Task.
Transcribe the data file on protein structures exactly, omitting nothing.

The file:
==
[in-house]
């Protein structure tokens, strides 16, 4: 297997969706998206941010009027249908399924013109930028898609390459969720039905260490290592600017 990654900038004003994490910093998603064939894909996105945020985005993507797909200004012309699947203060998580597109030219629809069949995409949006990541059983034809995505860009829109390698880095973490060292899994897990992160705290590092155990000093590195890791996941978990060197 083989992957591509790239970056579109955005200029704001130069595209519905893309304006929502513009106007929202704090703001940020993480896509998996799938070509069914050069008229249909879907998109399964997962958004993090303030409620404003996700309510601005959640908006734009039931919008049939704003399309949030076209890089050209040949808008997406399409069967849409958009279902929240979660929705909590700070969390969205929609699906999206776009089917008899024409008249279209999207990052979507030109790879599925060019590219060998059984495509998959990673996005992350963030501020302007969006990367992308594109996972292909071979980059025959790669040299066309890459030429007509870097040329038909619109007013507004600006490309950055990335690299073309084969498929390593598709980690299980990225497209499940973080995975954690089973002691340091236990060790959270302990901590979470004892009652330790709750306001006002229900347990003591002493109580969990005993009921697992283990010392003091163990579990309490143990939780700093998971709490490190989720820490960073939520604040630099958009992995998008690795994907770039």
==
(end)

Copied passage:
[in-house]
């Protein structure tokens, strides 16, 4: 297997969706998206941010009027249908399924013109930028898609390459969720039905260490290592600017 990654900038004003994490910093998603064939894909996105945020985005993507797909200004012309699947203060998580597109030219629809069949995409949006990541059983034809995505860009829109390698880095973490060292899994897990992160705290590092155990000093590195890791996941978990060197 083989992957591509790239970056579109955005200029704001130069595209519905893309304006929502513009106007929202704090703001940020993480896509998996799938070509069914050069008229249909879907998109399964997962958004993090303030409620404003996700309510601005959640908006734009039931919008049939704003399309949030076209890089050209040949808008997406399409069967849409958009279902929240979660929705909590700070969390969205929609699906999206776009089917008899024409008249279209999207990052979507030109790879599925060019590219060998059984495509998959990673996005992350963030501020302007969006990367992308594109996972292909071979980059025959790669040299066309890459030429007509870097040329038909619109007013507004600006490309950055990335690299073309084969498929390593598709980690299980990225497209499940973080995975954690089973002691340091236990060790959270302990901590979470004892009652330790709750306001006002229900347990003591002493109580969990005993009921697992283990010392003091163990579990309490143990939780700093998971709490490190989720820490960073939520604040630099958009992995998008690795994907770039």